The future of Liberian children compromised

Kai Toteh | October 3, 2013

This week INSIGHT Newspaper published images that painted a grim picture about the future leaders of Liberia – children and the perpetuation of poor standard of Liberia’s education that risk comprising their future. Liberians who saw and read the paper about school children sitting on pieces of concrete blocks, car batteries, crossed planks, and other makeshift seats were not surprised, and authorities at the Ministry of Education were not surprised, too.

The reason why those who saw and read the story are not surprised is the standard of Liberia’s education, is because it is on record for being neglected to the lowest measure.

On the other hand, there are lots of surprises about the images in the October 1, 2013 edition of INSIGHT. The surprise is if foreign dignitaries went to West Point and saw school children ages between four and 15 sitting on pieces of block, car batteries and crossed planks, and confronted authorities at the Ministry of Education, Education Ministry’s authorities would say they are surprised such a school is in the nation’s capital.

Second surprise is there could be hundreds of such schools in Monrovia that we don’t know about. The reporter, who captured this Stone Age school house, did not know such exists until he came across it while on his way to do another story on Liberia’s Fishing Industry.

Third surprise is teachers at that school told the reporter that they have been soliciting subsidy from government to improve the school, but government does not pay attention to their request.

Then here comes the fourth surprise. What about inspection of schools in Monrovia. It is a surprise government does not know some schools exist, and they are not supposed to exist; or if they must exist such as the school in question here, it must be the concern of the government to do something.

The fifth surprise is how pitiful it is to see children sit in such makeshift structure and at the same time sit on pieces of cement blocks, crossed planks, car batteries for seats.

After the fifth surprise, there could be many surprises outside of Monrovia. There have been reports about hundreds of Stone Age schools in the rural areas and even in the outskirt of Monrovia, especially schools that children and beginners attend.

This is what the opening paragraph suggests “Liberians who saw and read the paper about school children sitting on pieces of concrete blocks, car batteries, crossed planks, etc were not surprised, and authorities at the Ministry of Education were not surprised, too.”

Now, the last surprise is we listen to, write and read hundreds of speeches every day by educated people including government officials, NGOs, diplomats, opinion leaders, activist and human rights advocates concerning education.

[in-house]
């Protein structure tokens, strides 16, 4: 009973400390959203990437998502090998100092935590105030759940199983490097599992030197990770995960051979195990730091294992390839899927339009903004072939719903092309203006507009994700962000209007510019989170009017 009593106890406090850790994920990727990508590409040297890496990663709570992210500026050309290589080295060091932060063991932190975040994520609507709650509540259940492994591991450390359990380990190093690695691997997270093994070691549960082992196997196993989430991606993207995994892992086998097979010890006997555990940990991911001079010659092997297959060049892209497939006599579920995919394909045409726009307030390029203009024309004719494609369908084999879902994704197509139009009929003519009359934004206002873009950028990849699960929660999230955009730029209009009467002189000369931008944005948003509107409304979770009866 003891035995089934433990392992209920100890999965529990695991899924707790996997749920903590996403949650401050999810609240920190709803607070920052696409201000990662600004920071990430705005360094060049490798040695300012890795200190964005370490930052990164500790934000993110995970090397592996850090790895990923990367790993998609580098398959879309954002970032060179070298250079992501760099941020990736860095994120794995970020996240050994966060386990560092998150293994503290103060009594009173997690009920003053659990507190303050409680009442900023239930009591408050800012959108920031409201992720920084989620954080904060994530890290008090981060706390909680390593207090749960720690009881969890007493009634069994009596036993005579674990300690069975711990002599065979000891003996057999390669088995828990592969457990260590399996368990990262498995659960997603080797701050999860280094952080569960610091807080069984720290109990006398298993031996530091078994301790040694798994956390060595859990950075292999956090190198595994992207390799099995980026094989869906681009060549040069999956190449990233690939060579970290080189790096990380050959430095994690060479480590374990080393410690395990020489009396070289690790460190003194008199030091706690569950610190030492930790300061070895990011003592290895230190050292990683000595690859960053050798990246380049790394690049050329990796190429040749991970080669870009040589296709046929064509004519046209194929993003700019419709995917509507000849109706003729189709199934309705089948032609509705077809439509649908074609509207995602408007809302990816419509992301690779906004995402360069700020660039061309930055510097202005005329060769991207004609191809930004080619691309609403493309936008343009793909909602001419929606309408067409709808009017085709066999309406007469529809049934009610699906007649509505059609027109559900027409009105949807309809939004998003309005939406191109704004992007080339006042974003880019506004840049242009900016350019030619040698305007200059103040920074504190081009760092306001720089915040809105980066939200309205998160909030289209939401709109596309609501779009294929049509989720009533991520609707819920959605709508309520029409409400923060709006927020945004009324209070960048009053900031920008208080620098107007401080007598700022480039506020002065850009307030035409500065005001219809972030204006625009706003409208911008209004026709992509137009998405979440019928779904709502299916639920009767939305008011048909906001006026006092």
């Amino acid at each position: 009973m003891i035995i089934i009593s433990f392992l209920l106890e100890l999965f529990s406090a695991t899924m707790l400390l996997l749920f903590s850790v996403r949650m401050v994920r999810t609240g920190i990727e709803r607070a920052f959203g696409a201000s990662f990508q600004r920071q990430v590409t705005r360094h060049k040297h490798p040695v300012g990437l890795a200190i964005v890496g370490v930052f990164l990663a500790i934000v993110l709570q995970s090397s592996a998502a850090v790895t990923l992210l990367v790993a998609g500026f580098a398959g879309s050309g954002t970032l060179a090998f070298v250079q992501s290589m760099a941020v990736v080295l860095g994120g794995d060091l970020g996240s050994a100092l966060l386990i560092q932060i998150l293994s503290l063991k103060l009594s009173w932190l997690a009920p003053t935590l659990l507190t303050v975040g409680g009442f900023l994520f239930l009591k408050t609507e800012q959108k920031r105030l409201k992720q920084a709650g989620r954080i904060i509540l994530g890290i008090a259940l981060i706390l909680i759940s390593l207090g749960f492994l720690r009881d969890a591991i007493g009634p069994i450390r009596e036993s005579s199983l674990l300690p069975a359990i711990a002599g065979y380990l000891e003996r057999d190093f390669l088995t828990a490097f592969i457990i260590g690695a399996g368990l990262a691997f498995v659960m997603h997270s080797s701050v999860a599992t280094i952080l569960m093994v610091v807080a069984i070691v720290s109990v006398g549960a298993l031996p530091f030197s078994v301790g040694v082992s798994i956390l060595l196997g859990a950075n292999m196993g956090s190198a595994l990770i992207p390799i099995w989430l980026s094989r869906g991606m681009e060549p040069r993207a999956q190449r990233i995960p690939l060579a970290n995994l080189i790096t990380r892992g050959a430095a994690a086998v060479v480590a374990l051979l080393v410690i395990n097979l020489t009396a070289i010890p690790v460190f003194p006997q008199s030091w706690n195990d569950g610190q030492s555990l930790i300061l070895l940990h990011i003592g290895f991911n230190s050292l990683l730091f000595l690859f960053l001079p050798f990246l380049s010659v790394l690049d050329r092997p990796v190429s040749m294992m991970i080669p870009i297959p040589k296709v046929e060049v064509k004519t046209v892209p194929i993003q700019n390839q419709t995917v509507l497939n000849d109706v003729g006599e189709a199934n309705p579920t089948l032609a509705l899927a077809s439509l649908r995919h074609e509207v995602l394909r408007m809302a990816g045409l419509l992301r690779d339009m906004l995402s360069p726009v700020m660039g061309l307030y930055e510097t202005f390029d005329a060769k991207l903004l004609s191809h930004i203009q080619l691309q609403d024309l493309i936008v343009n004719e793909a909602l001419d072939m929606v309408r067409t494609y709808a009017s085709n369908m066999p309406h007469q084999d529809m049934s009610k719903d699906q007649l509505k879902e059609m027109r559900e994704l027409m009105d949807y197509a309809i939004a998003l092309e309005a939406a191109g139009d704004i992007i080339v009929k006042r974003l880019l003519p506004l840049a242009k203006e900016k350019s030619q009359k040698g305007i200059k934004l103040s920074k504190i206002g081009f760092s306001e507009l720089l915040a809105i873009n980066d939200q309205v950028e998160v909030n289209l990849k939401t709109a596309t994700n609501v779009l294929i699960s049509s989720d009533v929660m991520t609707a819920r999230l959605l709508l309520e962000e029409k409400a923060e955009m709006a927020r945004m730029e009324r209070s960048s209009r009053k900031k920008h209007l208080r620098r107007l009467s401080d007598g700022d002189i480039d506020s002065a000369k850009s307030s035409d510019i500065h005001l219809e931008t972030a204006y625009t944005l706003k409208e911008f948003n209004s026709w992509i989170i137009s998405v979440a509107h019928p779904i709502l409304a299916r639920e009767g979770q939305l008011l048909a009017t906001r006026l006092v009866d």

The repeating themes in these speeches are “Education breeds successful leaders;” “Education is the foundation of the nation;” “The future of a nation depends on quality education;” etc.

But how sincere and practical are these speeches is the question everyone would want to ask; and the answer is hard to utter.

Besides sub-standard schools around Monrovia and in rural Liberia, there are overcrowded public schools in Monrovia. The overcrowded public schools carry thousands of students with about 125 or more students in a class.

According to investigation, there are two basic reasons public schools are overcrowded. The population of young people in Monrovia is enormous, and there is a small number of public schools in Monrovia. Private schools are so expensive that poor people cannot afford to send their children there.

Given the conditions at and scarcity of public schools, private schools keep raising their tuitions and other fees. Some individuals take advantage of the weaknesses of authorities at the Ministry of Education to monitor the educational system by conducting nationwide inspection of all schools.

Now the report is out concerning children schooling in a zinc shack and sitting on pieces of cement block, crossed planks and car batteries. Authorities at the Education Ministry got copies of INSGHT’s October 1, 2013 edition. I hope they did not only read the paper but should also act on what was reported.

In her lecture delivered at the United Nations University for Peace, in San José, Costa Rica, Liberian leader, President Ellen Johnson Sirleaf, speaking on the theme, “The Role of Peace in Youth Empowerment” said, “We know that to maintain the peace, we must make education and empowerment of our youth a paramount commitment of governance.”

The foregoing speech was well said, but like I said earlier, saying something is one thing and acting on what we say is not just another thing but very indispensable. And if we must be taken seriously by outsiders who wish us well in our national recovery effort, we should stop making empty speeches regarding youth and education.

The president delivered a one-page speech in San José, Costa Rica, concerning education and youth empowerment. In fact, speaking of education and empowerment is redundant, because when you are giving a child a quality education, you are empowering that child already.

Liberia’s children deserve better!

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